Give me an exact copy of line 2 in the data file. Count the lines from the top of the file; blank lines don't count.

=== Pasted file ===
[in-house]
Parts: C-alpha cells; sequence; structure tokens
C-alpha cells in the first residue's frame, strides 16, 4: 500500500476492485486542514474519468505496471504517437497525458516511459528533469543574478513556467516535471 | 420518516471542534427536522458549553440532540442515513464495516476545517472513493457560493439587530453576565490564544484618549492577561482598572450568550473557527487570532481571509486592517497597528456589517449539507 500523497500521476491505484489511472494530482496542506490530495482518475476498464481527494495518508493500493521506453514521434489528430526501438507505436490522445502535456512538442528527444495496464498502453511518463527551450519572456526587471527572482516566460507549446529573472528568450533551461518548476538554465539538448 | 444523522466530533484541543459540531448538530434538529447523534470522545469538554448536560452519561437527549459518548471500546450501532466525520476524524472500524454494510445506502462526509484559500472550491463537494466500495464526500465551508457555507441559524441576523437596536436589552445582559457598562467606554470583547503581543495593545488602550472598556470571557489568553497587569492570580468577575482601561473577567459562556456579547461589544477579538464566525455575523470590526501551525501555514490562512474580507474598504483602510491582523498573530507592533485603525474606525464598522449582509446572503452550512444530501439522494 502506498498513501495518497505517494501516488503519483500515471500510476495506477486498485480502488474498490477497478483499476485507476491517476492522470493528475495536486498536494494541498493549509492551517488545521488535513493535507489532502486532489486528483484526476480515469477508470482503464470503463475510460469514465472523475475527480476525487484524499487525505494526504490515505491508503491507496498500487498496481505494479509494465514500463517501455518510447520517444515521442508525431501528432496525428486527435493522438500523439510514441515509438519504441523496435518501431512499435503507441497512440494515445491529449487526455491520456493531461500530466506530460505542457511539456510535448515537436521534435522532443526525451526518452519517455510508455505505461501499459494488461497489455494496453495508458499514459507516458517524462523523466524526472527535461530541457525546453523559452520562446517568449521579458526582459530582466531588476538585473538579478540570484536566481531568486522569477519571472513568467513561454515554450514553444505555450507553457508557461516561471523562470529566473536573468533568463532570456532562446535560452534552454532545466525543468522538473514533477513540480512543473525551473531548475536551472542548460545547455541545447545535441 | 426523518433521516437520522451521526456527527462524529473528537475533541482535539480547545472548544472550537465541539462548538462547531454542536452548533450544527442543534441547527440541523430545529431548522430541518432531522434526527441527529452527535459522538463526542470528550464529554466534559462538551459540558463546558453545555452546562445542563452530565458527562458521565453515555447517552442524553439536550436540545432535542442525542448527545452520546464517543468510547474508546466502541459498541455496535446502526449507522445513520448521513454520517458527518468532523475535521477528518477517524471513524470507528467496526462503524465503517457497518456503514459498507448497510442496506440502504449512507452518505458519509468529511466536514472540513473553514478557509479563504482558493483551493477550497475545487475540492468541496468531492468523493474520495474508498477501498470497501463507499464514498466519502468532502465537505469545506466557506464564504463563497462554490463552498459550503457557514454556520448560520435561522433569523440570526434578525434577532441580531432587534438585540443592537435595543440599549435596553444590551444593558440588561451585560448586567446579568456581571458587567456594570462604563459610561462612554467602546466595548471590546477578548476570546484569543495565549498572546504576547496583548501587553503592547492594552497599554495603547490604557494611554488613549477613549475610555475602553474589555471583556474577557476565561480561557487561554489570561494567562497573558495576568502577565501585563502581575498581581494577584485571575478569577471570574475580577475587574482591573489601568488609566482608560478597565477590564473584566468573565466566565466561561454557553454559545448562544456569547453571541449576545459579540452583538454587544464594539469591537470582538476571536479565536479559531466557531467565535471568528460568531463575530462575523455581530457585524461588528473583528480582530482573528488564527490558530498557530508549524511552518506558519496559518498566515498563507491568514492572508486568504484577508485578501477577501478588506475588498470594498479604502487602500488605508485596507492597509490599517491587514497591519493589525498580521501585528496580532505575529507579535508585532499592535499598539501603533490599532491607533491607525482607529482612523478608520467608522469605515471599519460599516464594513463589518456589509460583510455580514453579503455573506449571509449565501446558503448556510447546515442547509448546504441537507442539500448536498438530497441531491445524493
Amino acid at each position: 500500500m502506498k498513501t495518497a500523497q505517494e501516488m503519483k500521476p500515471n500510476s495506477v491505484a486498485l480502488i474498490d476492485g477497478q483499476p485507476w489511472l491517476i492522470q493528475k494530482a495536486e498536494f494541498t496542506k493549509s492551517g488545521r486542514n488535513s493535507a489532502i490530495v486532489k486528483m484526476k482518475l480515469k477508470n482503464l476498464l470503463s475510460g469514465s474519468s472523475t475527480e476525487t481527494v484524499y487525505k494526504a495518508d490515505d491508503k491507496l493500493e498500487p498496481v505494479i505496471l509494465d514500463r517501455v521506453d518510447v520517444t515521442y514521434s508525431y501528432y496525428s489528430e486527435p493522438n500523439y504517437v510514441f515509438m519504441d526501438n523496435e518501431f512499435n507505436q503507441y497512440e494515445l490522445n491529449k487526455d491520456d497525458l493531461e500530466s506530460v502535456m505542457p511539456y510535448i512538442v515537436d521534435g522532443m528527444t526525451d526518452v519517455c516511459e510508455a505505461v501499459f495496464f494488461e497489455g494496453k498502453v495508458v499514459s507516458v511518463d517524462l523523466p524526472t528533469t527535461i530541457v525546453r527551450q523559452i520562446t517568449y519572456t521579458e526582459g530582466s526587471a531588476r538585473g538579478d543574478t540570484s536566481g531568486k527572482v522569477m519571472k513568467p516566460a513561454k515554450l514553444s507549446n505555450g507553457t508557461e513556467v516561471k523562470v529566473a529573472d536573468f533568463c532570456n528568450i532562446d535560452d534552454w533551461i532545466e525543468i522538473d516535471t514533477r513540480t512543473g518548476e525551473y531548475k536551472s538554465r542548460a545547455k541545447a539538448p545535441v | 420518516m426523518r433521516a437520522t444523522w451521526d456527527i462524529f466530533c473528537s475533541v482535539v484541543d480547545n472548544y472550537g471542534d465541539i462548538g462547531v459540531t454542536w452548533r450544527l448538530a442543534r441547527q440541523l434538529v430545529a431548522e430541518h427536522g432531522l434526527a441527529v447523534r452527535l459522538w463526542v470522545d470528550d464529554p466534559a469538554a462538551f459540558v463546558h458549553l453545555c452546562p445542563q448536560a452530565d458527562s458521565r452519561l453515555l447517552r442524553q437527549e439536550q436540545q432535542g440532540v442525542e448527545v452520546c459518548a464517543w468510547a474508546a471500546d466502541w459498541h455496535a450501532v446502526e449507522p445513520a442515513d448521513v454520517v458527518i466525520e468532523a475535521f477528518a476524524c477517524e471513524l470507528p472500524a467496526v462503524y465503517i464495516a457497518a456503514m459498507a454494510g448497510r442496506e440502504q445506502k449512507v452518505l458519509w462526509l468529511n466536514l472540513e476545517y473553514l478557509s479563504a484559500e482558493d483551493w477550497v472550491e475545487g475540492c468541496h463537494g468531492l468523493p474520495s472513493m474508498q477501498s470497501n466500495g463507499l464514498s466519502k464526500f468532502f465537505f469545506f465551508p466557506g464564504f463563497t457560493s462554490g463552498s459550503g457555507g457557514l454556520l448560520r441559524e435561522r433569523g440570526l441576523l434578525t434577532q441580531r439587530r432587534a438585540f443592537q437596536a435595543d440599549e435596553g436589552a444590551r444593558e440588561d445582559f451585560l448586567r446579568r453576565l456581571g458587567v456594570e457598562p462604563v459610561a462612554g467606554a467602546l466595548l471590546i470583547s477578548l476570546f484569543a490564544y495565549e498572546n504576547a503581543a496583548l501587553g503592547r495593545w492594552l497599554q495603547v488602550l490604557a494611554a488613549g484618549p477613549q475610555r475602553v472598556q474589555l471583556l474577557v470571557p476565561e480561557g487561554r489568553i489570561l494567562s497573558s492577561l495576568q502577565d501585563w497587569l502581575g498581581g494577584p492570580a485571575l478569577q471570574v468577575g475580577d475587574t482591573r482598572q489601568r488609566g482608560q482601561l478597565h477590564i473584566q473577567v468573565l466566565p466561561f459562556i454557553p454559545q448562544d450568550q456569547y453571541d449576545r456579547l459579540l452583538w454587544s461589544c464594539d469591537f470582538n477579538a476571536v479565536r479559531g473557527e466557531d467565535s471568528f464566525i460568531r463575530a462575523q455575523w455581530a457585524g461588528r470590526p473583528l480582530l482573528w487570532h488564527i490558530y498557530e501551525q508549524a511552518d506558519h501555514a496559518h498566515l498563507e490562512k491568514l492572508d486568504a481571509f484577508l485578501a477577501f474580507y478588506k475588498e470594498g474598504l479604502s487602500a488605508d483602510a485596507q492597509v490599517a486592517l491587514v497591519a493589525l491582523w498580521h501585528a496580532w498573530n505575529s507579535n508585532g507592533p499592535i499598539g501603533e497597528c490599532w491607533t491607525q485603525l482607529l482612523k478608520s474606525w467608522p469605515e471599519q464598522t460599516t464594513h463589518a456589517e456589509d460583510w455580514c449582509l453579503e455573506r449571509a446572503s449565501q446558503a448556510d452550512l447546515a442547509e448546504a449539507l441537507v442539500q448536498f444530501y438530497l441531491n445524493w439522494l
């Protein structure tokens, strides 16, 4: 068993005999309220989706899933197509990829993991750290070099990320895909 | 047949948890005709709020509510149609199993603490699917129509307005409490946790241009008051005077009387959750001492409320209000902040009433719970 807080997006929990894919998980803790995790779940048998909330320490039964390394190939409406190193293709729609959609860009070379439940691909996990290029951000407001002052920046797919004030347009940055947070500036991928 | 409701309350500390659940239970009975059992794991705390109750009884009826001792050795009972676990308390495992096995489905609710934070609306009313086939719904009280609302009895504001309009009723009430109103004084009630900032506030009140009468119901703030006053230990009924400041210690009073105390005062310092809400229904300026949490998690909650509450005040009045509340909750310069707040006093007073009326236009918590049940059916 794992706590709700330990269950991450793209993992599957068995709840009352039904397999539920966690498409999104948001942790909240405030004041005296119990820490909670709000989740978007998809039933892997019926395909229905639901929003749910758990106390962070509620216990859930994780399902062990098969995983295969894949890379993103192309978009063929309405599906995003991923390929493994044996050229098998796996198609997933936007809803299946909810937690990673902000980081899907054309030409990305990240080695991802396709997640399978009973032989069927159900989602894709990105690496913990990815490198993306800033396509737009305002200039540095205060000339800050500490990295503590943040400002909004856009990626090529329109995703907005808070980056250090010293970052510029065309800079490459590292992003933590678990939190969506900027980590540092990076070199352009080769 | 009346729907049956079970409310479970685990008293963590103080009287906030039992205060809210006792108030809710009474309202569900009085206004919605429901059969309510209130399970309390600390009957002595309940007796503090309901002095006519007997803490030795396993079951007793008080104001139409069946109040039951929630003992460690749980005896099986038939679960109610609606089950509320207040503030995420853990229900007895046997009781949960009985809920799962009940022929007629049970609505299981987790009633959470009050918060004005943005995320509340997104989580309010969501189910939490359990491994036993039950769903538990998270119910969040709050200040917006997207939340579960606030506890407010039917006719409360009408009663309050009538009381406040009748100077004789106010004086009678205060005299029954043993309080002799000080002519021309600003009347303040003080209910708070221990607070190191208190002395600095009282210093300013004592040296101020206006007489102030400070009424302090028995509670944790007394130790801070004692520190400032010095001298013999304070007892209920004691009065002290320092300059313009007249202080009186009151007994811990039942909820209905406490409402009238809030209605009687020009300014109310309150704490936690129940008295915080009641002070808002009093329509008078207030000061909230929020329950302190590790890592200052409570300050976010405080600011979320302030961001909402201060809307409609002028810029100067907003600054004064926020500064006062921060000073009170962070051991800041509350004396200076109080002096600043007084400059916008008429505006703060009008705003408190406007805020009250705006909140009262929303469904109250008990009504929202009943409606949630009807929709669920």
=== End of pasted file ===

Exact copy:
Parts: C-alpha cells; sequence; structure tokens